Best known for its licorice-like flavor and smell, fennel essential oil can be used internally, topically or via inhalation to improve respiratory function and digestion.
The essential oil is captured by steam distillation of the seeds of the fennel plant and is a key part of aromatherapy and holistic medicine because of its diverse benefits.
The History of Fennel
The first mention of fennel in recorded history dates back to the Roman author, naturalist, and philosopher Pliny the Elder who believed that fennel was eaten by serpents to improve their eyesight after shedding their skin. He began to experiment with fennel in medicines he created in his own apothecary, using it as the backbone of more than 22 different medicines.
In the early 1300s, King Edward I of England used fennel as both a condiment and an appetite suppressant. More than eight and a half pounds of fennel were purchased each month for his personal use. Additionally, when the church mandated specific fasting days, people throughout England used fennel seeds to curb their appetites.
This became such an important tradition in England that when the Puritans sailed to the Americas, they carried fennel in the holds of ships and nibbled on fennel seeds wrapped in handkerchiefs during sermons to curb hunger.1
In medieval times, Europeans believed evil spirits roamed freely as soon as the sun began setting. Whole fennel plants were hung over doorways and fennel seeds inserted into keyholes in an effort to prevent these spirits from entering the home.
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Hippocrates, a Greek physician, believed fennel essential oils could improve the milk supply produced by wet nurses. Additionally, ancient Greeks boiled fennel in hot water, producing a beverage designed to help them lose weight. This was consumed before major campaigns of war as well as before the earliest Olympic events.2
The Romans, Chinese, and Hindus used fennel as an antidote to poison. All their royal families had stockpiles of fennel ready to be boiled into a beverage should they become poisoned, and their armies carried fennel as an antidote against poisonous mushrooms or snake bites.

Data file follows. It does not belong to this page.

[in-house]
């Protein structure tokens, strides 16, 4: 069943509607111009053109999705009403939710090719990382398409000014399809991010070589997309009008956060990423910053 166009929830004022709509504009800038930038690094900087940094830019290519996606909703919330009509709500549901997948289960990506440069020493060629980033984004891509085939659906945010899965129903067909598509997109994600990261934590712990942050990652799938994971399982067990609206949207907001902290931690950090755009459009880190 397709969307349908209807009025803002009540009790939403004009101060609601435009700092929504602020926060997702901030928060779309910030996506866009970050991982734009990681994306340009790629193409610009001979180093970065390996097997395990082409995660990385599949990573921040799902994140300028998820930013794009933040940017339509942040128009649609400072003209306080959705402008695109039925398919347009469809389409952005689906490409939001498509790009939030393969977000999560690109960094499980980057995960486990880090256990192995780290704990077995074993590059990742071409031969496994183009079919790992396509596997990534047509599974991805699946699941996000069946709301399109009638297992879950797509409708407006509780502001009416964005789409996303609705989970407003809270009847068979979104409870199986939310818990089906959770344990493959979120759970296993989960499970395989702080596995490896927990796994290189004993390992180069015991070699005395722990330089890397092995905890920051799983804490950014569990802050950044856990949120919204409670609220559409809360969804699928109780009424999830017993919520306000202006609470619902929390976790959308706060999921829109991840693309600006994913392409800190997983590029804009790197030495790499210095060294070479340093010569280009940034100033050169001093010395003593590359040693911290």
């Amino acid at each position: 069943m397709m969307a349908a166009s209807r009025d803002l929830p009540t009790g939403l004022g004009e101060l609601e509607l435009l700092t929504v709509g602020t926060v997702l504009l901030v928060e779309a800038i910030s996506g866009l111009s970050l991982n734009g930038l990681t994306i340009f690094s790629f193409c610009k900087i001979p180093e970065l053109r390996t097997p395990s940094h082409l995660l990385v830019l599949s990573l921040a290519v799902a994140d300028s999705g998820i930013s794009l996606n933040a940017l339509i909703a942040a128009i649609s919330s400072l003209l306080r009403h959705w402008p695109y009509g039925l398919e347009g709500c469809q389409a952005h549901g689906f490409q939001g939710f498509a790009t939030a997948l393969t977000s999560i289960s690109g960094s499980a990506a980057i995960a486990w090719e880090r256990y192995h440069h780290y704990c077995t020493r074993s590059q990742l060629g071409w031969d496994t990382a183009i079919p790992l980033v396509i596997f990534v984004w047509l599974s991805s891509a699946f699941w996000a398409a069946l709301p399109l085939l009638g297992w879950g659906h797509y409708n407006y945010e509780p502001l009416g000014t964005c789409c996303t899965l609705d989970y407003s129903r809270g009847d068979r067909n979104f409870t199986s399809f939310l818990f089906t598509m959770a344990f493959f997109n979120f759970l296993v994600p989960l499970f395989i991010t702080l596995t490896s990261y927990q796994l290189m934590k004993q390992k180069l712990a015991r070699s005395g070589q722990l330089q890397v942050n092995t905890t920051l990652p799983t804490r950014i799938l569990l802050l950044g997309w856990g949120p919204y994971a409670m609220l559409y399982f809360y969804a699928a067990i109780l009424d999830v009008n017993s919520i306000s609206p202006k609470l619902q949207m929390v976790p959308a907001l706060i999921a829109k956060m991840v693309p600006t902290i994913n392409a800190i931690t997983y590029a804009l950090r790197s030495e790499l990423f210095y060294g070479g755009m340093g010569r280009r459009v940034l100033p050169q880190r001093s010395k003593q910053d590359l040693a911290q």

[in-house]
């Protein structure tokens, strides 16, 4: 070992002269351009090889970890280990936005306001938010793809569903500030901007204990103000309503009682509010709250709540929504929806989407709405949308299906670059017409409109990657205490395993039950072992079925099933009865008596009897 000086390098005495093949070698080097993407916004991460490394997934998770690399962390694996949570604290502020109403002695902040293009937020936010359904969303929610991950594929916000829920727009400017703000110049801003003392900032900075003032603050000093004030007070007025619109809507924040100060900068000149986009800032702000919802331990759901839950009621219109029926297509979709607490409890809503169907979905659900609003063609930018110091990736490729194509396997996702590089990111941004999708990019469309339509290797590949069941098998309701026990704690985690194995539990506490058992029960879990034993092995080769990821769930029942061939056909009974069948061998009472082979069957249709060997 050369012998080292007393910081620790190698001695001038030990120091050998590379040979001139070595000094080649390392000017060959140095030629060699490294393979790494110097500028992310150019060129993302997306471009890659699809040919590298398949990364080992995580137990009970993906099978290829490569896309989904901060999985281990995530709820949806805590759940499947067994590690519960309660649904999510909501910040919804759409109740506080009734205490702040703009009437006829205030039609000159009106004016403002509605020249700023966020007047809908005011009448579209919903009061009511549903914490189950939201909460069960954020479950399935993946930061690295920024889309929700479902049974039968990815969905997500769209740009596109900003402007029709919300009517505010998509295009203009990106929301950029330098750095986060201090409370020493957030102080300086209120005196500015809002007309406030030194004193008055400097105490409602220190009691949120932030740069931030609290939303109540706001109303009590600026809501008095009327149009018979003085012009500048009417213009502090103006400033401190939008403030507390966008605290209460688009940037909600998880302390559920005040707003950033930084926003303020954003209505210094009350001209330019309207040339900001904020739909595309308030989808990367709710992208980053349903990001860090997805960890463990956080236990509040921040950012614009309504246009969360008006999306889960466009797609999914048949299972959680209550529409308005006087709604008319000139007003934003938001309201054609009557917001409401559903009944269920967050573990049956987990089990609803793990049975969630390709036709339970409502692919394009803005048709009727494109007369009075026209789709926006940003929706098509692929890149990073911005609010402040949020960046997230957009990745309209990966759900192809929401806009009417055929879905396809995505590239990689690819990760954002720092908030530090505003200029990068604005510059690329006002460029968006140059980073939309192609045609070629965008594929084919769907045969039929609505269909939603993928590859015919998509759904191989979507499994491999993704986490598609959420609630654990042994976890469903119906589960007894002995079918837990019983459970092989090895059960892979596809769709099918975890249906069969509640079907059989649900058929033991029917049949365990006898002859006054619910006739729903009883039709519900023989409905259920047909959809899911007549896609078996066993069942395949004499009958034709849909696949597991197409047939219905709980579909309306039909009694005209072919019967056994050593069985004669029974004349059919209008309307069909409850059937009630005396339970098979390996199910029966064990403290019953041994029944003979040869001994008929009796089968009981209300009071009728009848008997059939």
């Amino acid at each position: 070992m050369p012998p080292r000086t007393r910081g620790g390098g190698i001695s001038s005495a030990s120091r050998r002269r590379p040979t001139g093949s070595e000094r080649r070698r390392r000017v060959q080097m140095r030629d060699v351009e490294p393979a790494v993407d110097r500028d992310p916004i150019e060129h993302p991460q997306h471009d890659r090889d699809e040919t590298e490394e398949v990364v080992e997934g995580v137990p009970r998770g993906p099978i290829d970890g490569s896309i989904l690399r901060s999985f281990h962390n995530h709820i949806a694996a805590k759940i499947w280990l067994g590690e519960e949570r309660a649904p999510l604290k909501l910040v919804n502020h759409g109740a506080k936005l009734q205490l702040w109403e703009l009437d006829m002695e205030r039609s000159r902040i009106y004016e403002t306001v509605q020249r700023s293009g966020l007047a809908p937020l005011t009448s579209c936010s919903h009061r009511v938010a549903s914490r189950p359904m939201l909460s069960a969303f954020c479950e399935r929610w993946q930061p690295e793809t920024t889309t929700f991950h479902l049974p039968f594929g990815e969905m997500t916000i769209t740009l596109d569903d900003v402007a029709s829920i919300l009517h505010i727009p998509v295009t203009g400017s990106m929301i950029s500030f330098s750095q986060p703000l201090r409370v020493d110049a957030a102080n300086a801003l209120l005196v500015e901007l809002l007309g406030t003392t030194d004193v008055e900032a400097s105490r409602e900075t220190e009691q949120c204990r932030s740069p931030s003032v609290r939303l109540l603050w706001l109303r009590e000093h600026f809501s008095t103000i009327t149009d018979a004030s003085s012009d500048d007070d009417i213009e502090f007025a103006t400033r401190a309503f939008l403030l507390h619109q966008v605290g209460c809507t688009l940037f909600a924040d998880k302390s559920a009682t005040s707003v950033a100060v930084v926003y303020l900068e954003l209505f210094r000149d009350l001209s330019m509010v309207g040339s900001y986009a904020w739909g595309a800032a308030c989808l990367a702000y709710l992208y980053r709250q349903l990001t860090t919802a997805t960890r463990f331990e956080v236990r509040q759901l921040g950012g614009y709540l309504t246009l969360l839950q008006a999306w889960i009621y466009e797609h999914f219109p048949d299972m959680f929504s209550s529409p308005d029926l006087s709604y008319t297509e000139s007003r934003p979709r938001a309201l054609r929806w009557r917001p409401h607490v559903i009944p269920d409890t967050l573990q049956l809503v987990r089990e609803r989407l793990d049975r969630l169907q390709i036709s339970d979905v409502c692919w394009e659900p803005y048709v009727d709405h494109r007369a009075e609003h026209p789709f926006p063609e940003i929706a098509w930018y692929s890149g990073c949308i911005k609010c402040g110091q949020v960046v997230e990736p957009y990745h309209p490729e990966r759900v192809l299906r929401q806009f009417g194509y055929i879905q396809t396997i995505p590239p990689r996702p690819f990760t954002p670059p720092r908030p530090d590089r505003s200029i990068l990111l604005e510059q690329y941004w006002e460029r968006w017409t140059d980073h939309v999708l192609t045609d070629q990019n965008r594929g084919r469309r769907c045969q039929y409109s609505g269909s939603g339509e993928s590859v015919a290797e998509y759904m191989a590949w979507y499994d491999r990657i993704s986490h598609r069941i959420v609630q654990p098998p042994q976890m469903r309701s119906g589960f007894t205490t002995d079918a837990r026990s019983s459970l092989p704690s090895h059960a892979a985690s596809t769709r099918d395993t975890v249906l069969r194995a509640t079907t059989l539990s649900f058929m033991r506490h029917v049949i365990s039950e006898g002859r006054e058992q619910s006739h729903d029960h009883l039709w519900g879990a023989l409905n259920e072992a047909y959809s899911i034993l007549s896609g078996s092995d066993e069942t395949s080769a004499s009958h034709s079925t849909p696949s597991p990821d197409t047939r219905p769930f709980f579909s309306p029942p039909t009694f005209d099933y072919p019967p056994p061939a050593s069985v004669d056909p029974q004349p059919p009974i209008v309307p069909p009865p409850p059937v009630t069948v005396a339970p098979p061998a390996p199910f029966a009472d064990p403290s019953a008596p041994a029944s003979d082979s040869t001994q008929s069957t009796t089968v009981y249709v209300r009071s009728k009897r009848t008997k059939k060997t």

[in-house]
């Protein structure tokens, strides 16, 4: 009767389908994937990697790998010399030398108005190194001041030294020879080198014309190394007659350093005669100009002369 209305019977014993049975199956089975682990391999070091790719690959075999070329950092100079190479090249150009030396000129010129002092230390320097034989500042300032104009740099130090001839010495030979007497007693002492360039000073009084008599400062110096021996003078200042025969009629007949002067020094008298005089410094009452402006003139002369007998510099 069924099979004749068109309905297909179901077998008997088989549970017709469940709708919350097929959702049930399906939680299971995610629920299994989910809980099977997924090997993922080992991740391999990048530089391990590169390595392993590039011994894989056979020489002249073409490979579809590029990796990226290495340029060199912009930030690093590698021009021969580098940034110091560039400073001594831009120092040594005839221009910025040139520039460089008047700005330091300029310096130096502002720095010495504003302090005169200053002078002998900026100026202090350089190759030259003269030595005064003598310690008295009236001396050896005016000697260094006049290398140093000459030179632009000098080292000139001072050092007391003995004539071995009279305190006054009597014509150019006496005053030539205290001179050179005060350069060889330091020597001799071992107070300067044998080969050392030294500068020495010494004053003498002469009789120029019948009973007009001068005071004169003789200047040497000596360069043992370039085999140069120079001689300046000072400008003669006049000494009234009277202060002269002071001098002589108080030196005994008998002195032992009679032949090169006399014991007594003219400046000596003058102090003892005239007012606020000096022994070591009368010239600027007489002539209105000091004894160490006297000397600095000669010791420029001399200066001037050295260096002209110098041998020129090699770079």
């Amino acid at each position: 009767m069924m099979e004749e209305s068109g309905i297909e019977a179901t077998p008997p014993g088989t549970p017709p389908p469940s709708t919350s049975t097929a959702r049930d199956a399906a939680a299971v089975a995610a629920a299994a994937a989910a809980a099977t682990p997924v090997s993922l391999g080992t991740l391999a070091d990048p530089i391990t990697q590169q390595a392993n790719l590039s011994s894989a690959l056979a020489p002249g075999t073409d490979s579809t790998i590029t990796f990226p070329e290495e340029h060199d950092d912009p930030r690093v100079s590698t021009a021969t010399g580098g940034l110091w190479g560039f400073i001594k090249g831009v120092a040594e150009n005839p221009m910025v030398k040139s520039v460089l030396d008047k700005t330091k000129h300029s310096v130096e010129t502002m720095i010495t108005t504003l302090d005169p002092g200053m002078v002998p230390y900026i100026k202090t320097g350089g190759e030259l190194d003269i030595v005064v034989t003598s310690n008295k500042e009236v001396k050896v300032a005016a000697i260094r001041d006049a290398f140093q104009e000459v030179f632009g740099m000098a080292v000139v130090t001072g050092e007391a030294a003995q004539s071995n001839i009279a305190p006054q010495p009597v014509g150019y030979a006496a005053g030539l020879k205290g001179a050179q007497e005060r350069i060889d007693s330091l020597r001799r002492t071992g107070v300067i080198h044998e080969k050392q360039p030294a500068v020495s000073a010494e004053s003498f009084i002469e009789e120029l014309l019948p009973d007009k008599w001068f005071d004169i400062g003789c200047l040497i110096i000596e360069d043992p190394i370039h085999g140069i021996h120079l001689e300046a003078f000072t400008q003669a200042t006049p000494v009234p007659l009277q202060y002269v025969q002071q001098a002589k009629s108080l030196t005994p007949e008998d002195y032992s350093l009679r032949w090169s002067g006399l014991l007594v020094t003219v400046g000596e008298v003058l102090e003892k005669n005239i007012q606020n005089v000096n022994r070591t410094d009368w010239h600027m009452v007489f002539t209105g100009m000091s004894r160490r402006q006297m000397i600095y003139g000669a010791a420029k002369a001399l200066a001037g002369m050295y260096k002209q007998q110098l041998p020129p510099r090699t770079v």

A variety of terpenes make fennel oil as beneficial as it is, including:
Levels of the compound trans-anethole are particularly high in fennel oil, providing a considerable amount of its antimicrobial and antibacterial properties.3
All of these biochemical agents are bioavailable, meaning they can be rapidly absorbed into the body and making for the quick availability of their benefits.
Uses for Fennel Essential Oil
As mentioned above, the biochemical agents in fennel oil are among some of the most potent, allowing for health benefits like aiding digestion, removing toxic buildup in the blood, and relaxing muscles. Some of fennel essential oil benefits include:
Speed Up Healing of Wounds
A number of the biochemical compounds in fennel oil contribute its antiseptic properties. These properties are beneficial when fennel oil is applied topically to a wound, cleaning and protecting it from infection.
Spasms are unwanted, uncontrolled, and abnormal contractions that occur in soft tissue throughout the body. Fennel oil begins working upon contact, relaxing nerves and muscles to not only calm down current spasmodic attacks but to help prevent future ones.4
Not only does fennel essential oil help in regulating the menstrual cycle, but it also can also help alleviate premenstrual syndrome (PMS) symptoms. Fennel oil provides relief for headaches, cramps, dizziness, and mood swings.
Alleviate Stress and Anxiety
Use of fennel essential oil by inhaling it through a diffuser can be used for managing stress or reducing anxiety. The oil can also be used as a means of relaxation after a long day and is known to improve mental clarity and focus.5
Safety and Precautions
Trans-anethole has the potential to significantly increase estrogen production, so the use of fennel essential oil is discouraged for women who are pregnant or have a history of carcinoma or endometriosis linked to hormone production in the body.
Individuals diagnosed with epilepsy, hemophilia, peptic ulcers, or other disorders that result in excessive bleeding are strongly discouraged from using fennel essential oils, as are individuals on medication for diabetes or anticoagulants.
If used improperly, fennel essential oil may produce hallucinations and confusion, convulsions and spasms, skin sensitivity, or nausea and vomiting. Photosensitivity and increased dermatitis risk are associated with overdose of fennel essential oil.6
As with all other essential oils, it is advisable to consult with a primary care physician before using fennel essential oil. This is especially true if you are taking medication or anticipate having surgery in the near future.
Whether you use fennel to fight a cough, benefit your digestive system, or improve mental clarity and energy, this powerful, potent, and effective essential oil can prove beneficial in your daily routine. MONQ has made it simple for you to incorporate it into your daily life as fennel is found in our Happy personal diffuser to help bring a little more joy into your life.